Co-parenting, viewed by therapists and family law professionals as the gold standard for post-divorce parenting, works when both parents are willing and able to set aside their personal grievances and support their child’s relationship with the other parent. To do this, both parents need to be able to communicate calmly, follow the conditions of the custody and child support order, and agree on a plethora of child-related issues such as medical care, education, religious training, and discipline.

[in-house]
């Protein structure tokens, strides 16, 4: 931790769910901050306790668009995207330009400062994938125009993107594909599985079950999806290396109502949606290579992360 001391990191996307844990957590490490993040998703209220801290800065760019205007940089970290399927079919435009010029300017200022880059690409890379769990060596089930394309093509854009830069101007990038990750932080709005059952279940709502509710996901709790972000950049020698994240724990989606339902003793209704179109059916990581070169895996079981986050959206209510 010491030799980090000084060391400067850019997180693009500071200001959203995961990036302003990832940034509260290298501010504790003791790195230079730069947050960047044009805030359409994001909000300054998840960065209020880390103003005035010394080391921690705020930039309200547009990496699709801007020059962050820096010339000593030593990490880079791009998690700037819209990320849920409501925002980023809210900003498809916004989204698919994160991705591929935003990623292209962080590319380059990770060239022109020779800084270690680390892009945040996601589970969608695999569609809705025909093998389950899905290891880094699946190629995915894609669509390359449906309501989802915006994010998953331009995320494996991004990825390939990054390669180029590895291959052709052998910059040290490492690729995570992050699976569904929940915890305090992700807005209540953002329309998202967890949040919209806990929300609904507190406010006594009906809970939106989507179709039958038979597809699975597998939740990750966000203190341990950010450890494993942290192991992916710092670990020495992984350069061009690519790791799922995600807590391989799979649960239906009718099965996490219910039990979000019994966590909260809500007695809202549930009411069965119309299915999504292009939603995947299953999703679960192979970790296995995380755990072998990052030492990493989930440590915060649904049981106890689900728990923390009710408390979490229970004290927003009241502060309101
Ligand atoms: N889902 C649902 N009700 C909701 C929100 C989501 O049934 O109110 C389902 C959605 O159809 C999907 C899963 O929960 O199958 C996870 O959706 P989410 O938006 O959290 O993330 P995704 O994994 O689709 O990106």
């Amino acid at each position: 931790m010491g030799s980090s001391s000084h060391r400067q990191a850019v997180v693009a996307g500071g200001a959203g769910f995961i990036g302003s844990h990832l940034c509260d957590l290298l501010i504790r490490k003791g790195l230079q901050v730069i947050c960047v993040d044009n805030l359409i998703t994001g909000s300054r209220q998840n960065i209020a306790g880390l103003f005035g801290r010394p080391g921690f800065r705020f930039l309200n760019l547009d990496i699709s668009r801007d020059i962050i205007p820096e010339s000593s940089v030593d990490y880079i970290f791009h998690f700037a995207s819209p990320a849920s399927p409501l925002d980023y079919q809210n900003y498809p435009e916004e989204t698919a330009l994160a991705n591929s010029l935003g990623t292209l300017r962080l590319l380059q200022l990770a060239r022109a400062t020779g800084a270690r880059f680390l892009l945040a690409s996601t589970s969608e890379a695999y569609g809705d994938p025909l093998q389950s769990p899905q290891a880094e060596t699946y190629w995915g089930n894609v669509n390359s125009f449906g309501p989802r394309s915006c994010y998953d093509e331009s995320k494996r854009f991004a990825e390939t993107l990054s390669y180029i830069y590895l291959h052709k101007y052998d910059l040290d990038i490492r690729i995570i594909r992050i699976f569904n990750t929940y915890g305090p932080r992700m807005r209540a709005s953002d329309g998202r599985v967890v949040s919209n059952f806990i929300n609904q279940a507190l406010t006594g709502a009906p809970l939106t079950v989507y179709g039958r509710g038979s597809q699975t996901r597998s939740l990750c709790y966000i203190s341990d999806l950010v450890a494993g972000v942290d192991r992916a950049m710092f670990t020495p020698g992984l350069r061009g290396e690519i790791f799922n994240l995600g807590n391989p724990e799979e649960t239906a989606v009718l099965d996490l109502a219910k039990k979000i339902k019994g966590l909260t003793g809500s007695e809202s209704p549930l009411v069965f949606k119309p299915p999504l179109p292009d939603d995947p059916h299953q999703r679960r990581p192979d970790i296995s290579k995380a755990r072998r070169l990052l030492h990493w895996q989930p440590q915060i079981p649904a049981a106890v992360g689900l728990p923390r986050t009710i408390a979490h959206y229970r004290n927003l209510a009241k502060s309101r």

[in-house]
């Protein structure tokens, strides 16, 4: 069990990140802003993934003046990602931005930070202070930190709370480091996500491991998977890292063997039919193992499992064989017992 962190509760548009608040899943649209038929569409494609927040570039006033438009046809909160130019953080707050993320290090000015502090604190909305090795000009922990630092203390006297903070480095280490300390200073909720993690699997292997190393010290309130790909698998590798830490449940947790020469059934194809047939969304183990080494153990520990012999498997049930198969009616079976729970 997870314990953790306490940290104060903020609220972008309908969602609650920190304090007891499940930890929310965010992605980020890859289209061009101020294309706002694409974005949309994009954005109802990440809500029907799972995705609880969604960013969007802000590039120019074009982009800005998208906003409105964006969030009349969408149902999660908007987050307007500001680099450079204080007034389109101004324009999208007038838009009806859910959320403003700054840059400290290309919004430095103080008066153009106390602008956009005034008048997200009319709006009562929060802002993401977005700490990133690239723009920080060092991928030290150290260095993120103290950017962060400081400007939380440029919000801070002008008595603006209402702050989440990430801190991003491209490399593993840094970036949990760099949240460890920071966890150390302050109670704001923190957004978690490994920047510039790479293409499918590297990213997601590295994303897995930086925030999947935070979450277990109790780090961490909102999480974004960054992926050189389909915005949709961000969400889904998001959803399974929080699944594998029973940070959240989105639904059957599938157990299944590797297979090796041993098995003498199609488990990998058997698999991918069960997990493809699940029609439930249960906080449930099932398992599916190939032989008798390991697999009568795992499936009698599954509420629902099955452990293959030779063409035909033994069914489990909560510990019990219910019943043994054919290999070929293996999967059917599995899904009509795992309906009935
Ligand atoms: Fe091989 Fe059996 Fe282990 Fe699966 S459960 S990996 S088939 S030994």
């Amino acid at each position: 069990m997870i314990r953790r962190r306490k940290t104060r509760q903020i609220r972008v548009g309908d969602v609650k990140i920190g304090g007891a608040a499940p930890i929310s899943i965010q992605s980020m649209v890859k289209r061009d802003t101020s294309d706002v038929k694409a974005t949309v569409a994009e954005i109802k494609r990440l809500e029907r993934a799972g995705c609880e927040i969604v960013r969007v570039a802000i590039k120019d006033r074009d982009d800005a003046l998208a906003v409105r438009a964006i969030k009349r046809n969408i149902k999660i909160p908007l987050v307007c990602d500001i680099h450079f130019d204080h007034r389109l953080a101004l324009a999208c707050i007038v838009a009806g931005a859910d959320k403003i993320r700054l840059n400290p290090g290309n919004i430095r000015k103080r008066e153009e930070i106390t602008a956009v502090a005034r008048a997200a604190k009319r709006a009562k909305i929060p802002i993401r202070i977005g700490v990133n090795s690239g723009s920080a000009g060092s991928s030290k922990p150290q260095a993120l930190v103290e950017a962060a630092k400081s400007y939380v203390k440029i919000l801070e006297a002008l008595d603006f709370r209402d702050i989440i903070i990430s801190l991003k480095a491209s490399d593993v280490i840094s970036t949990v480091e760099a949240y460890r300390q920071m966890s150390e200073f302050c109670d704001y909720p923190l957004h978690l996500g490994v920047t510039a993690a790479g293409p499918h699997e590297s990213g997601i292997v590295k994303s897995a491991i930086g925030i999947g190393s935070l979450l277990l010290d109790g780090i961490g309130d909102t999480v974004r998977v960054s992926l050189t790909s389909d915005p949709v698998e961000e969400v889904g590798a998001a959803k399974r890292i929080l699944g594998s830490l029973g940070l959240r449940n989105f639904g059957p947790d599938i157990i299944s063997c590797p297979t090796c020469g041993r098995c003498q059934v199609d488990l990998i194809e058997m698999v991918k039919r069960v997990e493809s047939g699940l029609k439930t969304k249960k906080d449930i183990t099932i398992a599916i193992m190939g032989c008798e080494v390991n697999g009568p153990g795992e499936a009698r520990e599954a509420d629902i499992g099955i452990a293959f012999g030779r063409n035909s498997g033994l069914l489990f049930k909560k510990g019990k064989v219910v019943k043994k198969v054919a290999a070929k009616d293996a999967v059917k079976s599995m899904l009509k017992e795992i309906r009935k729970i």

Negotiating child rearing is a tall order, even for two people who love each other. It’s an even taller order for two reasonably well-adjusted people whose irreconcilable differences have led them to end their marriage. But if both people are determined to keep their children off the battleground of their divorce, they can usually learn the skills necessary to become successful co-parents.
High-conflict personalities, however, frequently lack the motivation to co-parent because, by definition, they are unable to work through their anger at the other party. Read more